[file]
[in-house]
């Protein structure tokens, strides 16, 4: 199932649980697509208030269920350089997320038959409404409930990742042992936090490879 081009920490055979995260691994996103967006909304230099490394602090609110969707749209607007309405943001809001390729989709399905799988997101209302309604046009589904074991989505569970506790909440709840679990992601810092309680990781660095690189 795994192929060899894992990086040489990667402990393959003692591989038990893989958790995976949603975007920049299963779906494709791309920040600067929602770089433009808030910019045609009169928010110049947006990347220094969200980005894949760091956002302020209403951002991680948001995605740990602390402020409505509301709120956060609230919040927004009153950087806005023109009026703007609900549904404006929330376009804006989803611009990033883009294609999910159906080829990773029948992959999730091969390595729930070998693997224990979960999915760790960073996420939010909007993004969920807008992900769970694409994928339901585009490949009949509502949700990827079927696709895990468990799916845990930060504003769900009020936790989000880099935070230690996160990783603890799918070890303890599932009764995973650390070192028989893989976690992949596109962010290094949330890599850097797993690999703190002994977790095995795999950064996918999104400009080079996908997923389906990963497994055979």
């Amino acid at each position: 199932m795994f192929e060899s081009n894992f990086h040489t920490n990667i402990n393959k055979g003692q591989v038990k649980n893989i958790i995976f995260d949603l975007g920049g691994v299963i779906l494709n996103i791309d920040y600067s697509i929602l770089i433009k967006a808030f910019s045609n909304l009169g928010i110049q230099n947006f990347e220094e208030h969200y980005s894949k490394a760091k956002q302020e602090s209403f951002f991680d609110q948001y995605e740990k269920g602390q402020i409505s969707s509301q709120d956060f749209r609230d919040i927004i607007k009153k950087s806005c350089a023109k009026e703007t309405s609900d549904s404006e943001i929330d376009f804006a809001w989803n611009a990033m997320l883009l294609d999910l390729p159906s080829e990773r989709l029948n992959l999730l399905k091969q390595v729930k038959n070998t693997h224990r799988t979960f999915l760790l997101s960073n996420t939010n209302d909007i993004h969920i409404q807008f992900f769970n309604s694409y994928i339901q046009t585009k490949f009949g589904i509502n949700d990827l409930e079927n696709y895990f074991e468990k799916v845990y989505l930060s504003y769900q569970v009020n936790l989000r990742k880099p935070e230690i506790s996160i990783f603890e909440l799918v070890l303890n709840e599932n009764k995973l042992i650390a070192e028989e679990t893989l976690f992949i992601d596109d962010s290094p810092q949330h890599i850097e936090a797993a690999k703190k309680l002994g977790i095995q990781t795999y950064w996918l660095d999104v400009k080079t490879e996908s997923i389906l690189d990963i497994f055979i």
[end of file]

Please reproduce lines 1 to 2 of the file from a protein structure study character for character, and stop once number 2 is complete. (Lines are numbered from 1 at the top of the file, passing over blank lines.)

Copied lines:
[in-house]
């Protein structure tokens, strides 16, 4: 199932649980697509208030269920350089997320038959409404409930990742042992936090490879 081009920490055979995260691994996103967006909304230099490394602090609110969707749209607007309405943001809001390729989709399905799988997101209302309604046009589904074991989505569970506790909440709840679990992601810092309680990781660095690189 795994192929060899894992990086040489990667402990393959003692591989038990893989958790995976949603975007920049299963779906494709791309920040600067929602770089433009808030910019045609009169928010110049947006990347220094969200980005894949760091956002302020209403951002991680948001995605740990602390402020409505509301709120956060609230919040927004009153950087806005023109009026703007609900549904404006929330376009804006989803611009990033883009294609999910159906080829990773029948992959999730091969390595729930070998693997224990979960999915760790960073996420939010909007993004969920807008992900769970694409994928339901585009490949009949509502949700990827079927696709895990468990799916845990930060504003769900009020936790989000880099935070230690996160990783603890799918070890303890599932009764995973650390070192028989893989976690992949596109962010290094949330890599850097797993690999703190002994977790095995795999950064996918999104400009080079996908997923389906990963497994055979």